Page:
On February 7, Taiwan announced the inclusion of 77 additional machine tools on its list of restricted exports to Russia and Belarus. This measure, set to take effect on March 8, aims to prevent the utilization of Taiwan’s advanced technology in the conflict in Ukraine by the Russian military. The Ministry of Economic Affairs (MOEA) revealed this decision in a statement.
In 2023, the Taiwanese government had already imposed export controls on certain high-end machine tools bound for Russia and Belarus. The recent expansion of export restrictions is aligned with the heightened sanctions imposed by the European Union, the United States, and Japan. An official from the MOEA’s International Trade Administration provided this information.
The newly added items on the export controls list encompass sophisticated machinery such as CNC machine tools, machining centers, lathes and turning machines, milling machines, and grinding machines.
Last year, Taiwan exported these 77 items to Russia, amounting to US$45 million, representing 1.47 percent of the country’s total exports to Russia, as stated by the official.
In light of the global concerns surrounding weapon proliferation risks, the MOEA emphasized that if Taiwan’s machine tools were identified in the production of military weapons in Russia, it could negatively impact the willingness of German and Japanese key component manufacturers to sell their products to Taiwan. This, in turn, could disrupt the upstream and downstream supply chain in the machine tool industry, the official warned.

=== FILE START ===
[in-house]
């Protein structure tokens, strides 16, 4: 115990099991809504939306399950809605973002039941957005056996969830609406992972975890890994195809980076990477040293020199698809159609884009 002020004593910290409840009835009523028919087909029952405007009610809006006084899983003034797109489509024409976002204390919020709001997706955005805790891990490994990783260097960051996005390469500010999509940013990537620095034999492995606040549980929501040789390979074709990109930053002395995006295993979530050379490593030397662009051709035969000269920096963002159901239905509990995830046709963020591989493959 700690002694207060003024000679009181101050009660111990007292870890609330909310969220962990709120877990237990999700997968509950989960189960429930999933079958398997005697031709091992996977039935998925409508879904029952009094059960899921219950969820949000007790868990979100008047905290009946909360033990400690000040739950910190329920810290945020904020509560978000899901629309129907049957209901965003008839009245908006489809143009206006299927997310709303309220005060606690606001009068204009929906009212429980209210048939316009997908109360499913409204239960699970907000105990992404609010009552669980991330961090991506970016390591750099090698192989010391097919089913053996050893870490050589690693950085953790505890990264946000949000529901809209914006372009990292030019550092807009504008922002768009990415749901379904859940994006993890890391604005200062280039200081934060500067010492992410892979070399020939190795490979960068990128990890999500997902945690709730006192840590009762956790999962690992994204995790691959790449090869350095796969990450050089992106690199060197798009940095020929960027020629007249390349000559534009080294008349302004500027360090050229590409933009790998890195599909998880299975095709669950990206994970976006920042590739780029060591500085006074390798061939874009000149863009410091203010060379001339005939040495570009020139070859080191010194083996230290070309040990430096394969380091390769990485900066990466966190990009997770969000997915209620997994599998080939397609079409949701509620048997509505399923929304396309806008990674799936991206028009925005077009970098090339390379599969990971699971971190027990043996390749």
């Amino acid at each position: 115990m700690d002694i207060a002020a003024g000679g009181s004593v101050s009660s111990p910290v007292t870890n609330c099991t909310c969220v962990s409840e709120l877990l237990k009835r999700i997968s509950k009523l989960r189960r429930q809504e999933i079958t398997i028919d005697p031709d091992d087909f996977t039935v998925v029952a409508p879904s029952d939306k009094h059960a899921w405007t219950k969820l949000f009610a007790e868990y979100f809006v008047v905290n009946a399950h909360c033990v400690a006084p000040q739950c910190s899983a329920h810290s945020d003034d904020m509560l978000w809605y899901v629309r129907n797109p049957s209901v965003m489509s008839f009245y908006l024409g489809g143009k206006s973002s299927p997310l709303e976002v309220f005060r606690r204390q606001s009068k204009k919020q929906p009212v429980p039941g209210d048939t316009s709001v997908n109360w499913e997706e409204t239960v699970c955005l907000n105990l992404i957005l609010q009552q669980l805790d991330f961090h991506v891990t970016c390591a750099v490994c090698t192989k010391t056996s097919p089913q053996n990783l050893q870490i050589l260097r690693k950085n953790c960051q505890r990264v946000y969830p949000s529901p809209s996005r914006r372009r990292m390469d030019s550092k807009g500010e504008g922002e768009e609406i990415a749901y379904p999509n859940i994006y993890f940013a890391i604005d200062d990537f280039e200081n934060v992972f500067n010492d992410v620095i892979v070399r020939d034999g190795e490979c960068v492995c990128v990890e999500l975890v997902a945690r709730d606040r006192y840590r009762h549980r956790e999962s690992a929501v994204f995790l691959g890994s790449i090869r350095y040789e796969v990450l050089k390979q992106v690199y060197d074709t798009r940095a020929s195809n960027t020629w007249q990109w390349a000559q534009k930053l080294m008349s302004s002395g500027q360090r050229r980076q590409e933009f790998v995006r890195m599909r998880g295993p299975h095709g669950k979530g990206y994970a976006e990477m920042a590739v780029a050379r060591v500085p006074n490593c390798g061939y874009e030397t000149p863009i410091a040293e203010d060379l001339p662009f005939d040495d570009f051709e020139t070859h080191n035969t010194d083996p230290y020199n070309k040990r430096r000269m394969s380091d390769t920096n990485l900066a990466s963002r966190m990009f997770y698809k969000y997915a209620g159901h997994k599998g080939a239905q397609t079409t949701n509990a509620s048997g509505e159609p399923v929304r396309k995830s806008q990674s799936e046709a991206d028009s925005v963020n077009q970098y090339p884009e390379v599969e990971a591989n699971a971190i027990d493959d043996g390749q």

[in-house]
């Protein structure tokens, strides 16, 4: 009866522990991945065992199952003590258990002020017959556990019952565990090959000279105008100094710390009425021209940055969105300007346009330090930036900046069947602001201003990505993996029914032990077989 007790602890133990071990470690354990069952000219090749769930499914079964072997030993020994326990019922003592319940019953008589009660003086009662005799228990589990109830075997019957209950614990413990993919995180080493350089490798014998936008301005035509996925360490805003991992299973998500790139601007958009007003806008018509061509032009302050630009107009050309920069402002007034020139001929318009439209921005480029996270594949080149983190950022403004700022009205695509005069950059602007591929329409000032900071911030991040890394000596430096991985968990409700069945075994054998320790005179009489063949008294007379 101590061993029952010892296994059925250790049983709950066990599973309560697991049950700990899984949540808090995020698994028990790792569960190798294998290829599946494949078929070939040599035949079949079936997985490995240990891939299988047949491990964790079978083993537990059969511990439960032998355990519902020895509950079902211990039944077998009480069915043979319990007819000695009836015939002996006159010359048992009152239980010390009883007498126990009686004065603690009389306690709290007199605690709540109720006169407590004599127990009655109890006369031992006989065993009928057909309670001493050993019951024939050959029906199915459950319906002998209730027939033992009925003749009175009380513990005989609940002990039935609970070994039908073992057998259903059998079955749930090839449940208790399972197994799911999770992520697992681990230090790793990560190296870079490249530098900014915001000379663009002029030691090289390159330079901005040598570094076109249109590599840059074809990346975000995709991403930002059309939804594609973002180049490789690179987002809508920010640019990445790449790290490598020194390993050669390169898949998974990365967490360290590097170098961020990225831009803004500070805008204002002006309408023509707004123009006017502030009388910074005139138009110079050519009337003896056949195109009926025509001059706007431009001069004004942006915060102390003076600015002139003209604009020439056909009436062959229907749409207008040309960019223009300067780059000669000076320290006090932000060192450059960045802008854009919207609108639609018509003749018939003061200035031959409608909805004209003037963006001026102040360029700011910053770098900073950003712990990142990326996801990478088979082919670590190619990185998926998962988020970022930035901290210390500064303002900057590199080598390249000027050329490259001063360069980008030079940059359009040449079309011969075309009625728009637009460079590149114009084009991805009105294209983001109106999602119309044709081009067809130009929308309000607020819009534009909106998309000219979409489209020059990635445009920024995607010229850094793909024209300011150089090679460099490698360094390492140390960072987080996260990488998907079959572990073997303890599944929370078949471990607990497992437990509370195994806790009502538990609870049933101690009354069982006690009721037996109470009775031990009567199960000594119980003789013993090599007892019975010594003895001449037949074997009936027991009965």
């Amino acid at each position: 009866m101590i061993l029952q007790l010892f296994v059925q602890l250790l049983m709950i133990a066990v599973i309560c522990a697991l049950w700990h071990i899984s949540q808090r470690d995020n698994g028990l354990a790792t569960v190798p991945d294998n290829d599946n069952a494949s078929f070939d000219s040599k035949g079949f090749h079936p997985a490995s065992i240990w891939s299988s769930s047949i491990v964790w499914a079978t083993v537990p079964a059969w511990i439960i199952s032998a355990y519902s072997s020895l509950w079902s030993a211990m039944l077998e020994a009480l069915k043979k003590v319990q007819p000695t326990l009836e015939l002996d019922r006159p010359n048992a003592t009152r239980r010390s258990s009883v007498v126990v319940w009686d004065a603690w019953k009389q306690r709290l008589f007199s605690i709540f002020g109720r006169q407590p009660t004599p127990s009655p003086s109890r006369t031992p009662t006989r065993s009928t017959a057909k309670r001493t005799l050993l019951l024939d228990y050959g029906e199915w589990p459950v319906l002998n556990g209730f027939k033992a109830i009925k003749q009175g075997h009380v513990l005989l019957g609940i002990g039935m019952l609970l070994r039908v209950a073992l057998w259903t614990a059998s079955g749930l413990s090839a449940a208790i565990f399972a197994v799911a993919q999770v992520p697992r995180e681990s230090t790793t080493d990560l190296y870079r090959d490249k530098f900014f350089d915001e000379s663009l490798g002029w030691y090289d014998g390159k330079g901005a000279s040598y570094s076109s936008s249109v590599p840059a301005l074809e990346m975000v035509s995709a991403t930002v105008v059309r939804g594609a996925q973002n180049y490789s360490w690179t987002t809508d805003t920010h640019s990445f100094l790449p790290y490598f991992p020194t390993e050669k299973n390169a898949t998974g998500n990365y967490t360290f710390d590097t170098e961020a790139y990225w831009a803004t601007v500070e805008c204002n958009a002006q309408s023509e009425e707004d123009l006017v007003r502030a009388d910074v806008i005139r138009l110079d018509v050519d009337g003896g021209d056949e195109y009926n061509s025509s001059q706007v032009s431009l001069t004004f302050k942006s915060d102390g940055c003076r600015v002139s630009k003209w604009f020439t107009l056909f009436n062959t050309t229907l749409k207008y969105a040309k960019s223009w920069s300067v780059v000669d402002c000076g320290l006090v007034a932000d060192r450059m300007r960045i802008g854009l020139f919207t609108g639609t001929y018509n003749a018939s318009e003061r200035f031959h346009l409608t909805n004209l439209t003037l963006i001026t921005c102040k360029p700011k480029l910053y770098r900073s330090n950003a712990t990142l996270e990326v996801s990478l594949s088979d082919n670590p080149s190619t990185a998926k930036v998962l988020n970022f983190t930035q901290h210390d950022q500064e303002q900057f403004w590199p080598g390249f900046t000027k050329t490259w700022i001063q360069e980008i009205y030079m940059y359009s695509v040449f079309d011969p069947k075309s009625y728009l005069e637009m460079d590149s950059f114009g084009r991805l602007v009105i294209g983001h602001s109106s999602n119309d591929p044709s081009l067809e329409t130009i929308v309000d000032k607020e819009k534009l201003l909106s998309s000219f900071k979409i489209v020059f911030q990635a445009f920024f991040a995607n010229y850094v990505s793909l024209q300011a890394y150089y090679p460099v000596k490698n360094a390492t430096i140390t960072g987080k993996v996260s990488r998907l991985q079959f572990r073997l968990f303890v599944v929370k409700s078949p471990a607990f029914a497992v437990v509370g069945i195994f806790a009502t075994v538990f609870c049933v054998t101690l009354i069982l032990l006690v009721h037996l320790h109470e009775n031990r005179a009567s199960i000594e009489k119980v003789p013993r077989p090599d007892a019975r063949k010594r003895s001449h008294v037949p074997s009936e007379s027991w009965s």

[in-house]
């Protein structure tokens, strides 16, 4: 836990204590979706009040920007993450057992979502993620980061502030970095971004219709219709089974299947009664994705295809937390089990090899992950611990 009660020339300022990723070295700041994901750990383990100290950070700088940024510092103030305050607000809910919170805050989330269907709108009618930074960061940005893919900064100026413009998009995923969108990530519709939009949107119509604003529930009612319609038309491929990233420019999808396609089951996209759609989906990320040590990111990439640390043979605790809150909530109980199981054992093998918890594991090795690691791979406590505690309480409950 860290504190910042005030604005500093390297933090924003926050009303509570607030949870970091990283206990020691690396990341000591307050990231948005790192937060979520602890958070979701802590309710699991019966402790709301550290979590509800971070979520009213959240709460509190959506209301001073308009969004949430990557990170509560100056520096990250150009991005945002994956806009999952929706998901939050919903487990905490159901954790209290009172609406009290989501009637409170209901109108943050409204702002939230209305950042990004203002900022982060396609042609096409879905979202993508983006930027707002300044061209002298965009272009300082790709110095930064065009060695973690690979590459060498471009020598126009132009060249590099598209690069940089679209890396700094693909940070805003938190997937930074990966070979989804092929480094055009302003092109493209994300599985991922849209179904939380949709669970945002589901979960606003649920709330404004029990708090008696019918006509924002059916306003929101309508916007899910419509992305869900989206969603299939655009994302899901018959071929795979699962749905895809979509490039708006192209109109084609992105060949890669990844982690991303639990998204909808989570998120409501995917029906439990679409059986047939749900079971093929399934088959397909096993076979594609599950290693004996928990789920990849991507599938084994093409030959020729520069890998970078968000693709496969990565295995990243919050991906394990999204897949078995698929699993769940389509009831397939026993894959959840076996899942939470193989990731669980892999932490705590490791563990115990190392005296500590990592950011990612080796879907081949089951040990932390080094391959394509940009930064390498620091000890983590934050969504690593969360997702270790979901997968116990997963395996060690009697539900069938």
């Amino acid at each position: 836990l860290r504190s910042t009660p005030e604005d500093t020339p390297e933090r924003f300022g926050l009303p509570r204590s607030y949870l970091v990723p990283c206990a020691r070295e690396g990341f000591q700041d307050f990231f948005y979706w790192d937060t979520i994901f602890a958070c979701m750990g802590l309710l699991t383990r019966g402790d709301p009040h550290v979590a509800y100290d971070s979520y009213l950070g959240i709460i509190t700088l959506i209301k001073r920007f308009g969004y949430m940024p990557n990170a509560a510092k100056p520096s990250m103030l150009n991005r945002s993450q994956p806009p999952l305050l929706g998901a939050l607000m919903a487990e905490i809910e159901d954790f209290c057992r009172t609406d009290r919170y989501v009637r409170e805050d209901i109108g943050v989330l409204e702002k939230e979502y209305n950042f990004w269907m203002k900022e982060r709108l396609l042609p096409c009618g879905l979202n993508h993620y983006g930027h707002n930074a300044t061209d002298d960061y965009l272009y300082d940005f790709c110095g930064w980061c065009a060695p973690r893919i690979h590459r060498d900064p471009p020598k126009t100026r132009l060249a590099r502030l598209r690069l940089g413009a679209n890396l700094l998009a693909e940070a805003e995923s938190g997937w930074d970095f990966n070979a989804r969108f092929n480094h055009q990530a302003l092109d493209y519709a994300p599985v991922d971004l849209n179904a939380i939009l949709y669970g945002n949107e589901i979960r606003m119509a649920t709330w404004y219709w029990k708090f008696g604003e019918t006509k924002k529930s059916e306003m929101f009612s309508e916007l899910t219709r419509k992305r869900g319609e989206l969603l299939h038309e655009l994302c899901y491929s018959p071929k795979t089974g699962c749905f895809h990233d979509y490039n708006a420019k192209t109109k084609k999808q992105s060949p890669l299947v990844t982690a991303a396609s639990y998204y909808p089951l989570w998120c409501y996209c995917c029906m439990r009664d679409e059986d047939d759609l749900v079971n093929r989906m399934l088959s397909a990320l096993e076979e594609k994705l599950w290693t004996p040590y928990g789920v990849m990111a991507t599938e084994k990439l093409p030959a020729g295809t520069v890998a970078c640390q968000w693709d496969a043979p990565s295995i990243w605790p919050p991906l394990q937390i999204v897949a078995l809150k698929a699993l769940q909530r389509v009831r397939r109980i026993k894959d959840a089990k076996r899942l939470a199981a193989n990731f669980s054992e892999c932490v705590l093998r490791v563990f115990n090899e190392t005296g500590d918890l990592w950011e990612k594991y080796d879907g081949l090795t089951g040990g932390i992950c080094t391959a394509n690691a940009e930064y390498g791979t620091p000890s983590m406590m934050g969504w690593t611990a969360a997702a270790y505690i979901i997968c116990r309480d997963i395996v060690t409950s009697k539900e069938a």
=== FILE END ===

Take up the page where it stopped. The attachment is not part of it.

The ministry has also urged Taiwanese manufacturers exporting to countries with a perceived high risk of reshipping, such as Turkey and the United Arab Emirates, to commit to not redirecting shipments to Russia and Belarus.
Simultaneously, the Taiwan Machine Tool and Accessory Builder’s Association expressed concerns that the expanded sanctions may affect the entire industry. They hope for government assistance to help businesses in the sector upgrade and transform their techniques and technology. Additionally, the association wishes for the government to pursue free trade agreements with trade partners and join the Comprehensive and Progressive Agreement for Trans-Pacific Partnership (CPTPP) to provide Taiwanese businesses with preferential tariffs and support their international expansion.